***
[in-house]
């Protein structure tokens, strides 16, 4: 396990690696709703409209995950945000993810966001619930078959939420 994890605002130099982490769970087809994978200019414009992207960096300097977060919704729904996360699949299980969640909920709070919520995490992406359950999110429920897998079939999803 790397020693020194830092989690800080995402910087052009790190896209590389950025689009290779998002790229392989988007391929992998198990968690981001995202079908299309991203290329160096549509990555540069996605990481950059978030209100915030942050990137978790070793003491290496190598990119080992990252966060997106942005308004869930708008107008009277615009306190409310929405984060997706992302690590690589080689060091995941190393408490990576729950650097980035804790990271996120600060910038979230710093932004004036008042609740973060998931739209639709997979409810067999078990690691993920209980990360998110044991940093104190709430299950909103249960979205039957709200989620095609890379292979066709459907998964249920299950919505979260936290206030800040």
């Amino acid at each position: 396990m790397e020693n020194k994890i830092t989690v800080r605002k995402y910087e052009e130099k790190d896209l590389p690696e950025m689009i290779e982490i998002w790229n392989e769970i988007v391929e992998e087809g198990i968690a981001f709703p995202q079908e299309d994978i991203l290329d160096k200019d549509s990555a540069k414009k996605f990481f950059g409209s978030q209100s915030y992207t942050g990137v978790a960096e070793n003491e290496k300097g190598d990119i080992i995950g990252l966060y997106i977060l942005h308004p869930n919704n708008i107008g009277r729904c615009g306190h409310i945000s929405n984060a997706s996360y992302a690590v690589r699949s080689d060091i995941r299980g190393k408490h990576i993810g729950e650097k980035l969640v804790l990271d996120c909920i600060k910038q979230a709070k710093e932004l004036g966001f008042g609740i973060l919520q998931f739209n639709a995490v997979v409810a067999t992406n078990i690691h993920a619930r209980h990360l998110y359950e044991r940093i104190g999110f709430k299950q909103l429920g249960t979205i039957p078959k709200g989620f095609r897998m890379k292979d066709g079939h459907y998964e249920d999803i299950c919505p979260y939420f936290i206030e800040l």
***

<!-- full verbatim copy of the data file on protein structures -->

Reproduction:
[in-house]
């Protein structure tokens, strides 16, 4: 396990690696709703409209995950945000993810966001619930078959939420 994890605002130099982490769970087809994978200019414009992207960096300097977060919704729904996360699949299980969640909920709070919520995490992406359950999110429920897998079939999803 790397020693020194830092989690800080995402910087052009790190896209590389950025689009290779998002790229392989988007391929992998198990968690981001995202079908299309991203290329160096549509990555540069996605990481950059978030209100915030942050990137978790070793003491290496190598990119080992990252966060997106942005308004869930708008107008009277615009306190409310929405984060997706992302690590690589080689060091995941190393408490990576729950650097980035804790990271996120600060910038979230710093932004004036008042609740973060998931739209639709997979409810067999078990690691993920209980990360998110044991940093104190709430299950909103249960979205039957709200989620095609890379292979066709459907998964249920299950919505979260936290206030800040």
């Amino acid at each position: 396990m790397e020693n020194k994890i830092t989690v800080r605002k995402y910087e052009e130099k790190d896209l590389p690696e950025m689009i290779e982490i998002w790229n392989e769970i988007v391929e992998e087809g198990i968690a981001f709703p995202q079908e299309d994978i991203l290329d160096k200019d549509s990555a540069k414009k996605f990481f950059g409209s978030q209100s915030y992207t942050g990137v978790a960096e070793n003491e290496k300097g190598d990119i080992i995950g990252l966060y997106i977060l942005h308004p869930n919704n708008i107008g009277r729904c615009g306190h409310i945000s929405n984060a997706s996360y992302a690590v690589r699949s080689d060091i995941r299980g190393k408490h990576i993810g729950e650097k980035l969640v804790l990271d996120c909920i600060k910038q979230a709070k710093e932004l004036g966001f008042g609740i973060l919520q998931f739209n639709a995490v997979v409810a067999t992406n078990i690691h993920a619930r209980h990360l998110y359950e044991r940093i104190g999110f709430k299950q909103l429920g249960t979205i039957p078959k709200g989620f095609r897998m890379k292979d066709g079939h459907y998964e249920d999803i299950c919505p979260y939420f936290i206030e800040l």